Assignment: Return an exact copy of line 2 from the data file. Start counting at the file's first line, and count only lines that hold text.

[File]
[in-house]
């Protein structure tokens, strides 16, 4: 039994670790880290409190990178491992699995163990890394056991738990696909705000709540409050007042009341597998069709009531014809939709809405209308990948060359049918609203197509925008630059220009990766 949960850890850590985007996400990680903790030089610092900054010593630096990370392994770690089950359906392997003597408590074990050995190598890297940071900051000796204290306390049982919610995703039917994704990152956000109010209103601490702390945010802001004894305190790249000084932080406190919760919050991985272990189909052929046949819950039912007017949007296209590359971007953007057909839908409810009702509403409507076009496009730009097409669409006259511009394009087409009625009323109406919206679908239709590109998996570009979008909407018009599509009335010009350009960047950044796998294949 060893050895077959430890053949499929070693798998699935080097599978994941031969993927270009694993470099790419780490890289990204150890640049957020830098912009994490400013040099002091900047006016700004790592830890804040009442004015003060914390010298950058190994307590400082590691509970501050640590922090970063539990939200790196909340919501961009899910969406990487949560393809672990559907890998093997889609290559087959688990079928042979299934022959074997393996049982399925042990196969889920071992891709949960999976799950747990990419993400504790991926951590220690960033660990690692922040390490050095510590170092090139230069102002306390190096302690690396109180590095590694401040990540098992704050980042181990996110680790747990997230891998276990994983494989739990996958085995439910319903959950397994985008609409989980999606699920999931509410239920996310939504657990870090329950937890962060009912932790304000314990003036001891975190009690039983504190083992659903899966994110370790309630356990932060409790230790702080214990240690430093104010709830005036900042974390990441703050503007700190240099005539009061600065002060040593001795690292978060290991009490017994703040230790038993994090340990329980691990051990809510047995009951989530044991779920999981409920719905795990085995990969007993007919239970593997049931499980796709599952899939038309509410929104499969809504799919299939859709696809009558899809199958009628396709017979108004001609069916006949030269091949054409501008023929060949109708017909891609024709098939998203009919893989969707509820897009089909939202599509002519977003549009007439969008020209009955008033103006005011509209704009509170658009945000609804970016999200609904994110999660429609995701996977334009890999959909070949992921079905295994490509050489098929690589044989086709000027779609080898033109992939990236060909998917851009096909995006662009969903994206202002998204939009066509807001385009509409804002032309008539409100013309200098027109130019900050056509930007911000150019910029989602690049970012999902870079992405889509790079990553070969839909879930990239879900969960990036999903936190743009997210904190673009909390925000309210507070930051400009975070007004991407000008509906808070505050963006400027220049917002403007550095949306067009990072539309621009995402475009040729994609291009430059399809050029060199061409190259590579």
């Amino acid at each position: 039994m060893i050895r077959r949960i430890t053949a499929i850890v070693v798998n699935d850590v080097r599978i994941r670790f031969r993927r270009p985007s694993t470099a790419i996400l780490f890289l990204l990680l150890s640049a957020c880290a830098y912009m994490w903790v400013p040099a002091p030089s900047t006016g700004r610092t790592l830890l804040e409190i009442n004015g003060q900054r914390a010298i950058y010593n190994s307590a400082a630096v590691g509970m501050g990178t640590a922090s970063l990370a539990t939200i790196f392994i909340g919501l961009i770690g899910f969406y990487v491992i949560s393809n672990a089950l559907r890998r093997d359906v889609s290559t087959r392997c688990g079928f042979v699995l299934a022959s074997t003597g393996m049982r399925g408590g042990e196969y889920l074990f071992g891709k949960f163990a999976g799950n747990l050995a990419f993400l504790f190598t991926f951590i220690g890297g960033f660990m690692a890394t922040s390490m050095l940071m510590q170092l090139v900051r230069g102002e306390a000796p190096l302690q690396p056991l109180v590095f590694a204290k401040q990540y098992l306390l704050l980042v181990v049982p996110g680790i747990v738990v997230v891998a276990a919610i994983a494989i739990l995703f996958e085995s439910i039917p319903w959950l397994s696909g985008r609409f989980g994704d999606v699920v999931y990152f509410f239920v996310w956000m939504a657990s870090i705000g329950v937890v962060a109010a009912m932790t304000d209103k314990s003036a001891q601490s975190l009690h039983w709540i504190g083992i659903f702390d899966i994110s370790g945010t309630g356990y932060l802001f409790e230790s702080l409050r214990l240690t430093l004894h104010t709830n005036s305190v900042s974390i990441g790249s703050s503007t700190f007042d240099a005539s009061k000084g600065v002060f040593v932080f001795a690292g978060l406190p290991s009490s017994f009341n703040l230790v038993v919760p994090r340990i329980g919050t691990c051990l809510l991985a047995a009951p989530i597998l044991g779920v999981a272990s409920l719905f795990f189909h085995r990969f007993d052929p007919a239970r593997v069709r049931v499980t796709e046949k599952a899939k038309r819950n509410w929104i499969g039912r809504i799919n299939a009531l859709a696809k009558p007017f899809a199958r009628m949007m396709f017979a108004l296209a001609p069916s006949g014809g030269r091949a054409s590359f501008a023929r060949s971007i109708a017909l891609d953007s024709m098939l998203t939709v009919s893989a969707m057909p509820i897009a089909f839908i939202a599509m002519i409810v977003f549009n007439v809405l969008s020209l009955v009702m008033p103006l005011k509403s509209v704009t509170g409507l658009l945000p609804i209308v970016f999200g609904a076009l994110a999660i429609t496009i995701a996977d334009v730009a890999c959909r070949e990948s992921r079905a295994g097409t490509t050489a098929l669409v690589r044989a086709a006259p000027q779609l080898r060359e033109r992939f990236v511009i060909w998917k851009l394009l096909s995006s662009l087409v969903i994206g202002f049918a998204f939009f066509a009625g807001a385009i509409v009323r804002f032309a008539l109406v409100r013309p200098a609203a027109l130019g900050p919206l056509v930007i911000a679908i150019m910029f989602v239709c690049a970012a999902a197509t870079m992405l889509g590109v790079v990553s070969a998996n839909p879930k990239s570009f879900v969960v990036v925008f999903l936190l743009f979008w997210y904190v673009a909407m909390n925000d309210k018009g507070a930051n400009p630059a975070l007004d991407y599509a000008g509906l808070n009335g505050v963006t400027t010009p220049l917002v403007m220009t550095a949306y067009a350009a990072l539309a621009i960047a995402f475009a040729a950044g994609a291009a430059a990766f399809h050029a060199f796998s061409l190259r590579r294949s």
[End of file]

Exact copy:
């Protein structure tokens, strides 16, 4: 039994670790880290409190990178491992699995163990890394056991738990696909705000709540409050007042009341597998069709009531014809939709809405209308990948060359049918609203197509925008630059220009990766 949960850890850590985007996400990680903790030089610092900054010593630096990370392994770690089950359906392997003597408590074990050995190598890297940071900051000796204290306390049982919610995703039917994704990152956000109010209103601490702390945010802001004894305190790249000084932080406190919760919050991985272990189909052929046949819950039912007017949007296209590359971007953007057909839908409810009702509403409507076009496009730009097409669409006259511009394009087409009625009323109406919206679908239709590109998996570009979008909407018009599509009335010009350009960047950044796998294949 060893050895077959430890053949499929070693798998699935080097599978994941031969993927270009694993470099790419780490890289990204150890640049957020830098912009994490400013040099002091900047006016700004790592830890804040009442004015003060914390010298950058190994307590400082590691509970501050640590922090970063539990939200790196909340919501961009899910969406990487949560393809672990559907890998093997889609290559087959688990079928042979299934022959074997393996049982399925042990196969889920071992891709949960999976799950747990990419993400504790991926951590220690960033660990690692922040390490050095510590170092090139230069102002306390190096302690690396109180590095590694401040990540098992704050980042181990996110680790747990997230891998276990994983494989739990996958085995439910319903959950397994985008609409989980999606699920999931509410239920996310939504657990870090329950937890962060009912932790304000314990003036001891975190009690039983504190083992659903899966994110370790309630356990932060409790230790702080214990240690430093104010709830005036900042974390990441703050503007700190240099005539009061600065002060040593001795690292978060290991009490017994703040230790038993994090340990329980691990051990809510047995009951989530044991779920999981409920719905795990085995990969007993007919239970593997049931499980796709599952899939038309509410929104499969809504799919299939859709696809009558899809199958009628396709017979108004001609069916006949030269091949054409501008023929060949109708017909891609024709098939998203009919893989969707509820897009089909939202599509002519977003549009007439969008020209009955008033103006005011509209704009509170658009945000609804970016999200609904994110999660429609995701996977334009890999959909070949992921079905295994490509050489098929690589044989086709000027779609080898033109992939990236060909998917851009096909995006662009969903994206202002998204939009066509807001385009509409804002032309008539409100013309200098027109130019900050056509930007911000150019910029989602690049970012999902870079992405889509790079990553070969839909879930990239879900969960990036999903936190743009997210904190673009909390925000309210507070930051400009975070007004991407000008509906808070505050963006400027220049917002403007550095949306067009990072539309621009995402475009040729994609291009430059399809050029060199061409190259590579």